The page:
A little help means vet with PTSD can move on to new life

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Sal Dimiceli | October 30, 2013


Dear W.C.,

I am a woman veteran who has been suffering from Post-Traumatic Stress Disorder or PTSD. I have been driving to Madison for treatment. I have not been able to get a job yet due to the nature of my disability. I am easily stressed and cannot handle any loud noises. I am barely able to afford my rent and utility expenses, let alone the gas and car repairs necessary to continue my treatment in Madison. I have found an affordable rental in the Madison area, along with the prospect for a bookkeeping job in a quiet office that would be perfect for me. I am allowed to work from home a few days a week. What I need help with is the repairs to my car and a security deposit for the Madison apartment.

Vet Trying to Move Past PTSD

Dear Readers,

I called this woman knowing an unexpected visit may be too stressful for her. I was encouraged when she asked me to come by to talk. I asked if she would like to meet in a public place but she declined due to the noises and activity being too difficult. When I arrived at her apartment I knocked softly, like she had asked, and waited for her to come to the door. After I introduced myself I admitted I did not have a lot of experience with PTSD.

I did not ask the woman about her experience in the military or her injuries. She must have felt comfortable with me to share her story. The woman told me about her active duty overseas. Tearfully she told me how she had witnessed the loss of several of her comrades and that is what triggered her PTSD symptoms. I told her she did not have to go on as I could clearly see she was in distress. She paused for a minute and then said, "I feel I can talk to you about this and you will understand. So many people do not know what I am going through. They do not see a physical injury so they wonder why I cannot move on." She said any sound that remotely resembled gun fire or explosions could have her on the floor cowering in fear. Any sudden movements by people in her vicinity, shouting, would send her into a panic attack. She said the only thing helping her was her treatment she was receiving at the veterans hospital.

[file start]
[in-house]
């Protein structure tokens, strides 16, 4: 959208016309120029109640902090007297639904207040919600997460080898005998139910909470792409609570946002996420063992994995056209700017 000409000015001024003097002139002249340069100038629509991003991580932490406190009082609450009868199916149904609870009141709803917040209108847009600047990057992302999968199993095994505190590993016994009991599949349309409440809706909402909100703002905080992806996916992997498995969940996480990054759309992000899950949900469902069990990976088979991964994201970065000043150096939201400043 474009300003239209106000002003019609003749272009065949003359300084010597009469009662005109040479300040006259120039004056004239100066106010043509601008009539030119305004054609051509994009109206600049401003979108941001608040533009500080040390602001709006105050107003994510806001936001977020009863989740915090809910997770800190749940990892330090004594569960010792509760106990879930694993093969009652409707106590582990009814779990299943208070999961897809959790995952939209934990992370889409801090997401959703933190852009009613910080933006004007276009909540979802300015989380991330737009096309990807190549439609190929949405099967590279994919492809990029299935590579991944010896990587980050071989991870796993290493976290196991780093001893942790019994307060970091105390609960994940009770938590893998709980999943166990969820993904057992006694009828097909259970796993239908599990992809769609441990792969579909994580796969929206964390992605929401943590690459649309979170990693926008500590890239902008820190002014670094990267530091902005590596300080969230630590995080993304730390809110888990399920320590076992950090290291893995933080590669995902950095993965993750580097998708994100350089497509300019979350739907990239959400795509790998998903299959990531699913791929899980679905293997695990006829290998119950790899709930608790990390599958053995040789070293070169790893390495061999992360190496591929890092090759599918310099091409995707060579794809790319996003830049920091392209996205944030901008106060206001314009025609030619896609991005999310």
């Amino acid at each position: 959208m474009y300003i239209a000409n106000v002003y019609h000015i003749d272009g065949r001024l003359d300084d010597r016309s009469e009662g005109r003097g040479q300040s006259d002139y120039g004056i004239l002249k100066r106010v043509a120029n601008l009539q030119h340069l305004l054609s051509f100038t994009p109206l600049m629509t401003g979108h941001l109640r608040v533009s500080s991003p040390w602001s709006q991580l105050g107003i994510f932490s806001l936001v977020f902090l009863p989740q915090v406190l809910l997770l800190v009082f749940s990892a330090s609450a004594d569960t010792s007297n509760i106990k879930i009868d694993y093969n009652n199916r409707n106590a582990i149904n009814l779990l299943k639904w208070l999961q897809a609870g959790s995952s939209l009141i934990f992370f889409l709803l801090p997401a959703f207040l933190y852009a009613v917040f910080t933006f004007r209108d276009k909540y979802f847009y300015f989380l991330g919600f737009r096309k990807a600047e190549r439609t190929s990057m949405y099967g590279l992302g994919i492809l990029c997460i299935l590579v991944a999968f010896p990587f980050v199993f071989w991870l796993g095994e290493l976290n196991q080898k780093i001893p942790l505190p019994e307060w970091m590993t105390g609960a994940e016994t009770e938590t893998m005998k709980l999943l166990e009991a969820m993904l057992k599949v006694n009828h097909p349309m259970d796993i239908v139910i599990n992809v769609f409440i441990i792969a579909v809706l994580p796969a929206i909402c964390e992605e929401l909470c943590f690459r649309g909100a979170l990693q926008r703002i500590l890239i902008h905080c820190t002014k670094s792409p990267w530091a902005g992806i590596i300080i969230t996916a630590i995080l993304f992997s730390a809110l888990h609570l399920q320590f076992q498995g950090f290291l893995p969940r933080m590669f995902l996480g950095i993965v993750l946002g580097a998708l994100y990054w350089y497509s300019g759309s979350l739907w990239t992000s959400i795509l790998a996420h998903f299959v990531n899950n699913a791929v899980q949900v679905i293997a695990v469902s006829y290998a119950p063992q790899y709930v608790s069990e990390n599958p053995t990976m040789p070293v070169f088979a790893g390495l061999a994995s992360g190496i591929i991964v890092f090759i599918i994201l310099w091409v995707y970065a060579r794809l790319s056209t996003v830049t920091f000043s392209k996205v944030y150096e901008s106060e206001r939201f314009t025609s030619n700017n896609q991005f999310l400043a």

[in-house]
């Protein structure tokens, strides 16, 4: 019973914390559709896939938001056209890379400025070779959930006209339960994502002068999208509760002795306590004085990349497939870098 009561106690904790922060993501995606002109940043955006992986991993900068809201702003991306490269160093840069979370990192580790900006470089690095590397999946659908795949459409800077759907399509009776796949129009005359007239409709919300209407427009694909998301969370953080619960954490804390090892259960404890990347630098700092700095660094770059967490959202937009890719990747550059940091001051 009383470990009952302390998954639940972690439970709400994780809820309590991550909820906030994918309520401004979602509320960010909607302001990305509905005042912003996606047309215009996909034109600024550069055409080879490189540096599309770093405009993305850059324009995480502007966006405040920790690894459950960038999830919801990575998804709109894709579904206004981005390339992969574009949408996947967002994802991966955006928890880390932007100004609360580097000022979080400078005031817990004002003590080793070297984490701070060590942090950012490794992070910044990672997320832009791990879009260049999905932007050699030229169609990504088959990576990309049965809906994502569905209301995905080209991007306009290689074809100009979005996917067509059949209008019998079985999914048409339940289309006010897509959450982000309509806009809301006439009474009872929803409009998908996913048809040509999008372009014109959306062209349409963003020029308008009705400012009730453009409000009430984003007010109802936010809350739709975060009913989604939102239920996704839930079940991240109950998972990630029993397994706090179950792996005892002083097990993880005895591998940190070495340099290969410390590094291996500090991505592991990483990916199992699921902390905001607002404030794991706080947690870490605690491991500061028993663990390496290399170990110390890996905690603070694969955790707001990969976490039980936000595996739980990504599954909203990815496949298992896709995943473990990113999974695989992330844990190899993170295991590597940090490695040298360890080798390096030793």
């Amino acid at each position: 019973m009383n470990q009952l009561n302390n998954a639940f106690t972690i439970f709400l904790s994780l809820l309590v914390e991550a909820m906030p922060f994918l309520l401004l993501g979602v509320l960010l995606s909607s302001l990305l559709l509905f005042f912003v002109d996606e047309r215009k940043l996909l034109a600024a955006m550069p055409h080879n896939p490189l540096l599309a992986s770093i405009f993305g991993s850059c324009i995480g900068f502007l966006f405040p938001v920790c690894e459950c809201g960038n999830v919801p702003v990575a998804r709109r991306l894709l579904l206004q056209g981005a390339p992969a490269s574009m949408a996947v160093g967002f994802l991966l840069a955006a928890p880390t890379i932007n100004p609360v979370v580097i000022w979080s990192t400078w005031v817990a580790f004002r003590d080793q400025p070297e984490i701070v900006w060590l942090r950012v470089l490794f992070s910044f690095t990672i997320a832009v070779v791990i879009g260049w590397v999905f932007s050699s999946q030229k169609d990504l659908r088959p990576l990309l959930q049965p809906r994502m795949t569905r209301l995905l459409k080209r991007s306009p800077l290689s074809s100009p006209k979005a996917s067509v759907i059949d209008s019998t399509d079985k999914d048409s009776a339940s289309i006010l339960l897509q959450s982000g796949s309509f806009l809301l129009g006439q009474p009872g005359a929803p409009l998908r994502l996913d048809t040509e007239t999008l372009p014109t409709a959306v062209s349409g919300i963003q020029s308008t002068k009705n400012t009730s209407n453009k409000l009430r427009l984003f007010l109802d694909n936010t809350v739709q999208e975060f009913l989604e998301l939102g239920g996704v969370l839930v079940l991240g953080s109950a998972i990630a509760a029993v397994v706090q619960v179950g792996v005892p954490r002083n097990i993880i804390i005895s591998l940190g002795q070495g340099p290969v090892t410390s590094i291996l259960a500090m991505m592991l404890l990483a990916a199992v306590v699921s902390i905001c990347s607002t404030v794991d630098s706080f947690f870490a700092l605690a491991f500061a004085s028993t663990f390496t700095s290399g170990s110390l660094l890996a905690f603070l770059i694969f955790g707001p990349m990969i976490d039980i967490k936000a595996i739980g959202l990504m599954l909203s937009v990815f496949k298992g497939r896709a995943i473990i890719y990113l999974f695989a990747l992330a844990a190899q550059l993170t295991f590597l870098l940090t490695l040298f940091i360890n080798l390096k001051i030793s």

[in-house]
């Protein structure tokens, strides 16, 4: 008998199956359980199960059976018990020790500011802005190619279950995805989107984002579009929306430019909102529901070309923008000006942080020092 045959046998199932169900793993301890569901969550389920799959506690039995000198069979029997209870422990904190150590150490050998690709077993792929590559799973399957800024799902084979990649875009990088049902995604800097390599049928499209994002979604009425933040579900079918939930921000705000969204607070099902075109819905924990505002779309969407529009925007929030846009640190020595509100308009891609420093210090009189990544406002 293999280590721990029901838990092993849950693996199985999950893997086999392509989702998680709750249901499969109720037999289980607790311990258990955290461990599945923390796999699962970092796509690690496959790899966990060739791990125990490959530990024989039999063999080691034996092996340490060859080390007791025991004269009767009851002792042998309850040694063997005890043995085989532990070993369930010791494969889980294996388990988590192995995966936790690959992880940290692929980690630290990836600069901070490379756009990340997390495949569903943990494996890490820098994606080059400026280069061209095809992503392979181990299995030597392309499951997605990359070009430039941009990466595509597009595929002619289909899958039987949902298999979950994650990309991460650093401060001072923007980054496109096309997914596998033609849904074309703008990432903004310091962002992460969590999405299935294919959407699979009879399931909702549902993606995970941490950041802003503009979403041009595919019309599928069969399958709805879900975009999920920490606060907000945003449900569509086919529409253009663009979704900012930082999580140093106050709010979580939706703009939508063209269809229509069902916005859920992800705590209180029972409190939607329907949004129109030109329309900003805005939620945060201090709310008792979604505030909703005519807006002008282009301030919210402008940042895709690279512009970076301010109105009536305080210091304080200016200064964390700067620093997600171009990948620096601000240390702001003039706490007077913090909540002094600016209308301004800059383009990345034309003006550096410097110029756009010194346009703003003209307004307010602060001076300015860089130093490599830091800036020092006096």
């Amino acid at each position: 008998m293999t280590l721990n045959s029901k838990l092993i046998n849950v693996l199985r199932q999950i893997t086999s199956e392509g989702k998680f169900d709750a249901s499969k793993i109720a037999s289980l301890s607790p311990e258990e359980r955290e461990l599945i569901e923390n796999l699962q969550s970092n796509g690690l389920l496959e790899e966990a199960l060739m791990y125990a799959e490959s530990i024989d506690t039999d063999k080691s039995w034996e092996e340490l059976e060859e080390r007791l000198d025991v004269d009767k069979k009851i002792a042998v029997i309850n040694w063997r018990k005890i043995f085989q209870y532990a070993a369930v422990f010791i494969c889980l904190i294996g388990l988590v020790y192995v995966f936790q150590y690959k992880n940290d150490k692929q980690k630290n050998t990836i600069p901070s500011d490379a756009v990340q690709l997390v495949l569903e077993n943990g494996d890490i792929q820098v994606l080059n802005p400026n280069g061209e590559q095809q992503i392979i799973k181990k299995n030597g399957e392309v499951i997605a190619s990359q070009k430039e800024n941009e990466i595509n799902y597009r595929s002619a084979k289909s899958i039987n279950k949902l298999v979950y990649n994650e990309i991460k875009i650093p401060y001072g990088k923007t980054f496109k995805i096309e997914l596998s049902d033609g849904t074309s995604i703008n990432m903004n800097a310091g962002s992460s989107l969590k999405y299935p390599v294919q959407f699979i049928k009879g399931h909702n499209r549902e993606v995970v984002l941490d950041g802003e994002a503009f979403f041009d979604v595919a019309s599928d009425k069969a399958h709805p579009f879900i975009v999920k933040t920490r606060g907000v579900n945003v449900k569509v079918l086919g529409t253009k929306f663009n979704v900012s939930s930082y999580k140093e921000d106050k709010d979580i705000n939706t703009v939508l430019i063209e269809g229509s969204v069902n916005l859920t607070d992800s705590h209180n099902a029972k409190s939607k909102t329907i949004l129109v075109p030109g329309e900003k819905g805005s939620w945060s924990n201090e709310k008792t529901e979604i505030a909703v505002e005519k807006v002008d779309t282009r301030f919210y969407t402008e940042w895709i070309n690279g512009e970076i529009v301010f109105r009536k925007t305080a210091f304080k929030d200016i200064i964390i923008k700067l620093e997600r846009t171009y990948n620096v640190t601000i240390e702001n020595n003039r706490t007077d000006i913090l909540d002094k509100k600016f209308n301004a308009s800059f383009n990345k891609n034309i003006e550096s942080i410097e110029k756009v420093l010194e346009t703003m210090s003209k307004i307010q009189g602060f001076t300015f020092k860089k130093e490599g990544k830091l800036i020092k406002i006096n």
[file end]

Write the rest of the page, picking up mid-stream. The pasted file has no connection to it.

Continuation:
Wanting to move her past the traumatic experiences she shared with me, I asked about her income and her lease. She showed me her outstanding bills and a quote for her car repairs.

She was very organized and her apartment was extremely neat. When I commented on this she said it was learned from her military training. I asked if I could look around, wanting to check for any traces of substance abuse. She was smart enough to know what I was looking for and told me outright that I would not find any alcohol or drugs in her apartment. After opening several nearly empty cabinets and an empty refrigerator I felt she was being honest. She said, "My father was a mean alcoholic and is the reason I joined the military. The last thing I want in my life is to be like him. I spent most my life trying to get away from him."

I asked about the job offer and she was excited to tell me about it. She said she had bookkeeping skills and liked the fact she had her own small office without any windows. I commented that most people would not like that setting, but she said she liked the quiet atmosphere when she went for her job interview. They wanted her to begin the following week but she still did not have the security deposit needed for the new apartment. I asked if I could call the new employer to confirm her job. She handed me the phone number and said, "I read how you check things out when you help." I made the call and her new supervisor was very helpful.

When I told her "we" would be proud to help a veteran, that "we" would help make it possible for her to move where she could continue to improve daily and "we" would make sure her car was repaired to safe working order, she began to cry again. She said, "I usually do not cry like this. I thought the military had toughened me up to the point I could no longer cry, yet here I am crying twice in one day with you. My counselor would be happy to see my progress here." With that she smiled for the first time since I met her. I smiled back and told her I was glad that "we" were able to help her in more ways than just financially.

After her car was repaired she was on her way to her new life in Madison. She called me several weeks later to thank all of "us" for making it possible. She told me how she was able to attend more sessions and had begun her new job. She was very happy with the changes in her life. She even had made a few friends. Her life was no longer spent worrying about what might trigger her PTSD. It now was centered on living a meaningful life.

Together we do good works, as we continue to remove the pains of poverty for those in desperate need. Together we restore hope and faith in the goodness of creation.
Health & Happiness, God Bless Everyone, W.C./Sal

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